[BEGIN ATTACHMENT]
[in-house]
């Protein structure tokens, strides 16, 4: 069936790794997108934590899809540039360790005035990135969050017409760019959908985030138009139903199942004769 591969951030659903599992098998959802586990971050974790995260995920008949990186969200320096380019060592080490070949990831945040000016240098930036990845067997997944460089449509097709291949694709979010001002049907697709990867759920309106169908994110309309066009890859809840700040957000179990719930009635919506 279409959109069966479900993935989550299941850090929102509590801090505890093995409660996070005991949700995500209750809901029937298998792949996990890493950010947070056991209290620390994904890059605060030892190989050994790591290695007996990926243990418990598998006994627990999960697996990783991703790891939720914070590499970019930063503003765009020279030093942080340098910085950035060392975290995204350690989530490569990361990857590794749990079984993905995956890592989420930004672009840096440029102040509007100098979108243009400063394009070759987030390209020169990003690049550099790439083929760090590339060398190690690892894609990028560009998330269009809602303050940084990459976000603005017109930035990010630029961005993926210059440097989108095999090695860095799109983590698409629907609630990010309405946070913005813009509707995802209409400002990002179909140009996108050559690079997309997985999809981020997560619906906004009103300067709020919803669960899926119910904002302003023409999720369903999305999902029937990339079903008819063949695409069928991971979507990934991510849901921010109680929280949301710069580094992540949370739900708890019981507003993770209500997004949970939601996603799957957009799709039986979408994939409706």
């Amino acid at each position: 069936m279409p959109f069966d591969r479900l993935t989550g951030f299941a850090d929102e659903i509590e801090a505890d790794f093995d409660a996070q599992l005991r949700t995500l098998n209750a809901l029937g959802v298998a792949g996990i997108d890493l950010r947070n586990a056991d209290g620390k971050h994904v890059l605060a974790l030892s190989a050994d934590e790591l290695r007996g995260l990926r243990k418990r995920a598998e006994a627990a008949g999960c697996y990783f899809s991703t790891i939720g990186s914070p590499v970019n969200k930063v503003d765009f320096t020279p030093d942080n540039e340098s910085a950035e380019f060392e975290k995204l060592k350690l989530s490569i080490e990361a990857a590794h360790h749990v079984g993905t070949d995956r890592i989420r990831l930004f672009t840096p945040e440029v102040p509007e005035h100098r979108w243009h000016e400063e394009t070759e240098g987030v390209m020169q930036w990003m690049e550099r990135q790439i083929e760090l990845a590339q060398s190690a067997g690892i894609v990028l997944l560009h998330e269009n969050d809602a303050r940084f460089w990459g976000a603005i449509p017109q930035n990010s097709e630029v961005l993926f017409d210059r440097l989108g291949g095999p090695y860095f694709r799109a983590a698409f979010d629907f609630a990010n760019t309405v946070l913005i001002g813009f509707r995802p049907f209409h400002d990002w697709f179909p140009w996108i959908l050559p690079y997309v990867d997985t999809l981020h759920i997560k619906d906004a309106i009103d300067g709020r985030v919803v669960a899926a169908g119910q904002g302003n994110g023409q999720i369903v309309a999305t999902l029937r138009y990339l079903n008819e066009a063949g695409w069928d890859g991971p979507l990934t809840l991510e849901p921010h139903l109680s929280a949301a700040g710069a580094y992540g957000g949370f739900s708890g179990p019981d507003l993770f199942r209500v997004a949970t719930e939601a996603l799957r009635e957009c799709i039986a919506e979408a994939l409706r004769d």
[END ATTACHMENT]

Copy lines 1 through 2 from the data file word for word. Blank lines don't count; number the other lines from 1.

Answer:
[in-house]
């Protein structure tokens, strides 16, 4: 069936790794997108934590899809540039360790005035990135969050017409760019959908985030138009139903199942004769 591969951030659903599992098998959802586990971050974790995260995920008949990186969200320096380019060592080490070949990831945040000016240098930036990845067997997944460089449509097709291949694709979010001002049907697709990867759920309106169908994110309309066009890859809840700040957000179990719930009635919506 279409959109069966479900993935989550299941850090929102509590801090505890093995409660996070005991949700995500209750809901029937298998792949996990890493950010947070056991209290620390994904890059605060030892190989050994790591290695007996990926243990418990598998006994627990999960697996990783991703790891939720914070590499970019930063503003765009020279030093942080340098910085950035060392975290995204350690989530490569990361990857590794749990079984993905995956890592989420930004672009840096440029102040509007100098979108243009400063394009070759987030390209020169990003690049550099790439083929760090590339060398190690690892894609990028560009998330269009809602303050940084990459976000603005017109930035990010630029961005993926210059440097989108095999090695860095799109983590698409629907609630990010309405946070913005813009509707995802209409400002990002179909140009996108050559690079997309997985999809981020997560619906906004009103300067709020919803669960899926119910904002302003023409999720369903999305999902029937990339079903008819063949695409069928991971979507990934991510849901921010109680929280949301710069580094992540949370739900708890019981507003993770209500997004949970939601996603799957957009799709039986979408994939409706």